Ukraine has many things to be proud of and one of them is a delicious beetroot soup, better known as borshch.
Praising the culture of Ukrainian borshch cooking, U.S. media CNN listed it among the 20 best soups in the world. The list also includes soups from Africa, Vietnam, France, Portugal and China.
“Chunks of tender beets swim in brilliant red broth for a soup that’s beloved in Ukraine and across Eastern Europe. Often topped with a rich dollop of sour cream, borsch is anything but basic beet soup. It gets a tangy kick from kvass, a lacto-fermented beet juice that’s another regional specialty,” CNN wrote.
Cooked all over the country, the Ukrainian traditional soup has dozens of recipe versions. The classic one includes such basic ingredients as beetroots, cabbage, potatoes, tomatoes, and meat — either pork or beef.
Borshch is not just a dish — it is an apple of discord of Ukraine and Russia. The Russians usually attribute beetroot soup to their national cuisine, but this claim is hotly contested in Ukraine, CNN wrote.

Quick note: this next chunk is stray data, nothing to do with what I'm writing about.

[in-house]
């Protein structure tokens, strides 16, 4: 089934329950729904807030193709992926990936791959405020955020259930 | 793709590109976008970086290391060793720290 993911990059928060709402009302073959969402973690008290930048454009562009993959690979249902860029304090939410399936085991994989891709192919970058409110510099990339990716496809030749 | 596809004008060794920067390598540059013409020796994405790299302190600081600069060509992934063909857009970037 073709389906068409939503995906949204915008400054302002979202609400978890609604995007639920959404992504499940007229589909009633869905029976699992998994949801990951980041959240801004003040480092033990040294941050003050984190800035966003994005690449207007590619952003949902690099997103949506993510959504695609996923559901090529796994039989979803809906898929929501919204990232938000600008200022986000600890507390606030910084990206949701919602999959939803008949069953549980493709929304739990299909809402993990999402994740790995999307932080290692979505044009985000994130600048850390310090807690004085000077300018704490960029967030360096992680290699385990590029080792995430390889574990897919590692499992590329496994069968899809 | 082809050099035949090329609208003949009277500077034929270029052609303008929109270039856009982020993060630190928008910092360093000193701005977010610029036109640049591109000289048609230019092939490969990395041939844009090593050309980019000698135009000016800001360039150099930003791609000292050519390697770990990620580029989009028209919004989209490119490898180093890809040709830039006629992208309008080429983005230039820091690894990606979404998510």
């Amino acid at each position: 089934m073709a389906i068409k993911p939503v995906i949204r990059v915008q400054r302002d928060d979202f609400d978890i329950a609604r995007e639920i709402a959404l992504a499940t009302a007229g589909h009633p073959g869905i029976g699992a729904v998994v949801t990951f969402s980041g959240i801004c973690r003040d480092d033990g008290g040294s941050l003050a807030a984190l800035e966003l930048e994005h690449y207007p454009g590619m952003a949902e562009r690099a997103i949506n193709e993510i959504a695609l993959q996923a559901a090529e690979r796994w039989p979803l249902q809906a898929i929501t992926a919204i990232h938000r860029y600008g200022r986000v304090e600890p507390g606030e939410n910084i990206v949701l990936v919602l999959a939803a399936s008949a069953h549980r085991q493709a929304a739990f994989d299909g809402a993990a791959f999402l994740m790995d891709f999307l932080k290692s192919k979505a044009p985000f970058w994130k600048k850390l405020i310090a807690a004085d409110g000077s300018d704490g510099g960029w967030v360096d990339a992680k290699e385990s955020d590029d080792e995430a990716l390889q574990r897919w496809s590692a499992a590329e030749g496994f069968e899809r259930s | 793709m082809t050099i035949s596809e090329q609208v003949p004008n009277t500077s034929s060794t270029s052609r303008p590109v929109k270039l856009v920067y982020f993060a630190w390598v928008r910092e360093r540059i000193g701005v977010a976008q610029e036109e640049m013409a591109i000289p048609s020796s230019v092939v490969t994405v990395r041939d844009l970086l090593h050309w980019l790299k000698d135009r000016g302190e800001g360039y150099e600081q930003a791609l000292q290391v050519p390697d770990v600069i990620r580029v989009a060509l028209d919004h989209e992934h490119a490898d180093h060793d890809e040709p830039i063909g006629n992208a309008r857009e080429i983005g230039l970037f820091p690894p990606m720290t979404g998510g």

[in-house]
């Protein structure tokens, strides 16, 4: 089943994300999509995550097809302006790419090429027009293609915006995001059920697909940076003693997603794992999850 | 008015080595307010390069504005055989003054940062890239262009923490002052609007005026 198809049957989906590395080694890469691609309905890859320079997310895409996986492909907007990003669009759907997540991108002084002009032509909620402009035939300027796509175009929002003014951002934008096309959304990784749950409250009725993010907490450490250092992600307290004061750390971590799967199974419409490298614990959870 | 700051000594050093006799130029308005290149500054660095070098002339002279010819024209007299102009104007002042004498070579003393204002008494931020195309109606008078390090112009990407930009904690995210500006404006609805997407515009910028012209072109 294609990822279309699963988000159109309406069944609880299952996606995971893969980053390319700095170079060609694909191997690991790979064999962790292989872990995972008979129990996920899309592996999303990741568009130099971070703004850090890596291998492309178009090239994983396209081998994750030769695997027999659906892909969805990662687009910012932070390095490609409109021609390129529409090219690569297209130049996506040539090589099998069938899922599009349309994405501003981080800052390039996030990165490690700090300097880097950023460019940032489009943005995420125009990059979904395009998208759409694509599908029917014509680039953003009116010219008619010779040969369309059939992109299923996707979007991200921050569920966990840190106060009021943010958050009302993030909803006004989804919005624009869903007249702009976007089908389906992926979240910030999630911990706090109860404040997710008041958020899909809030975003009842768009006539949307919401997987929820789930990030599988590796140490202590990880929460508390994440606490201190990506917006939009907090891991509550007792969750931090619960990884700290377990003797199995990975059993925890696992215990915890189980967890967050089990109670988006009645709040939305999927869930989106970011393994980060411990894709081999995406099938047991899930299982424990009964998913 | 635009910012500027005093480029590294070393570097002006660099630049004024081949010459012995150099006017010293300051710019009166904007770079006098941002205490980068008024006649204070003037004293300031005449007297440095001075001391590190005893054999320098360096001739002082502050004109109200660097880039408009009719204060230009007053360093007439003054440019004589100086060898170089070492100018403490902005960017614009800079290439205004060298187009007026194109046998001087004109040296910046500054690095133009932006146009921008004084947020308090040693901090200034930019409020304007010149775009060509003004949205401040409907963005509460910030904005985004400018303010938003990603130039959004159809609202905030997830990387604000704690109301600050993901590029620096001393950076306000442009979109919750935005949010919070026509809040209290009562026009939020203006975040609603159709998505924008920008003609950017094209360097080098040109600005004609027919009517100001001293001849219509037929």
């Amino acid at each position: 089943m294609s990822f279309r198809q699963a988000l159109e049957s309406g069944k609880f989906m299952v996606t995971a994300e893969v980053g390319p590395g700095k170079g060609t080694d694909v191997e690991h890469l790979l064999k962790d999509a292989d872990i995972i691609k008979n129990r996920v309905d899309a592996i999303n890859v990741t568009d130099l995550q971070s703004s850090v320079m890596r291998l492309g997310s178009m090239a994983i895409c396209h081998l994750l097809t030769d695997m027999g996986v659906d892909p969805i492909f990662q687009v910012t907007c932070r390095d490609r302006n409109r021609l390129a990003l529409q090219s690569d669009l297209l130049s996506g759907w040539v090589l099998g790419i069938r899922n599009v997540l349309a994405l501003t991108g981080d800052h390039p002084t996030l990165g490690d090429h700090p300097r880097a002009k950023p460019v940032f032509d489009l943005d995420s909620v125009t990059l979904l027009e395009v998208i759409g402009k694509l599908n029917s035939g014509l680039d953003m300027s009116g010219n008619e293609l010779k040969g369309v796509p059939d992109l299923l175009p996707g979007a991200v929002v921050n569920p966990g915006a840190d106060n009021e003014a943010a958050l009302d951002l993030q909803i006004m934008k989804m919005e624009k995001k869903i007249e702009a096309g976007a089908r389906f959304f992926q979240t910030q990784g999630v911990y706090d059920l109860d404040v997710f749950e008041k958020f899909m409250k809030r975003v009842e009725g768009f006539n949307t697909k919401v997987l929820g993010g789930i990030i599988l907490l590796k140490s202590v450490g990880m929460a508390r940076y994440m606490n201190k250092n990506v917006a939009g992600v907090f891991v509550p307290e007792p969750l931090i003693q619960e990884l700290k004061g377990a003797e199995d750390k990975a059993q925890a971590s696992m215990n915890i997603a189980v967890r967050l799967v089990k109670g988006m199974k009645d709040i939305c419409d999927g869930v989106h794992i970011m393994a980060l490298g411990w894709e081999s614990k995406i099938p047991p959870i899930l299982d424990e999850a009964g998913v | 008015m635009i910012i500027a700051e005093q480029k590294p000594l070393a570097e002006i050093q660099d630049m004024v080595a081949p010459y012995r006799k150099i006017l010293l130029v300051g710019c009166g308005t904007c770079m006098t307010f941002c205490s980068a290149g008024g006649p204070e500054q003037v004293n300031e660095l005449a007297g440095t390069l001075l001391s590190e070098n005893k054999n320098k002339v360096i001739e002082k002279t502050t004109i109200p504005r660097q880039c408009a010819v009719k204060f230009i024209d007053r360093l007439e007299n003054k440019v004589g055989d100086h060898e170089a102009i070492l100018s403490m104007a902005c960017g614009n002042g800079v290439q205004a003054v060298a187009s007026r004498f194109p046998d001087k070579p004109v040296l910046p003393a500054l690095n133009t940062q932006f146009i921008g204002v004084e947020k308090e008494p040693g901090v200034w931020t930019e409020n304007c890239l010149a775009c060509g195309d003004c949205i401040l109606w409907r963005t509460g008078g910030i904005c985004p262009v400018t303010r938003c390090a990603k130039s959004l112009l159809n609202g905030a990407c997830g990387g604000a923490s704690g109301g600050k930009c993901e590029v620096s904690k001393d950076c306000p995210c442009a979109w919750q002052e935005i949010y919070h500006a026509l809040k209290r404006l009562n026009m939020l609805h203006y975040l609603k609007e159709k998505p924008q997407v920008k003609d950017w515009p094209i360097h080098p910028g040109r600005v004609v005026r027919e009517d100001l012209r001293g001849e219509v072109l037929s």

To protect its legacy, Ukraine added borshch to its national list of intangible cultural heritage. It’s an important step ahead of Ukraine’s plan to nominate the culture of Ukrainian borshch cooking for the same kind of list by the United Nations Educational, Scientific and Cultural Organization, or UNESCO.
To win recognition from UNESCO, Ukraine has to show that borsch is ingrained in its culture and consumed widely.
Although borsch is a beloved dish in both Ukraine and Russia, historians claim that the first mentions of it come from Ukraine.
“Even some Russian culinary historians and authoritative Soviet-era reference books on food place the origin of borscht in Ukraine,” wrote the New York Times. “But after the Soviet Union broke up, Russia seemed to stake more of its own claim to the soup.”
It upsets Ukrainian restaurateur and chef Yevhen Klopotenko who initiated the process of recognizing borshch as local cultural heritage.
“A lot of things were taken away from Ukraine, but they will not take our borscht,” Klopotenko told NYT. “I understood we have to defend what is ours.”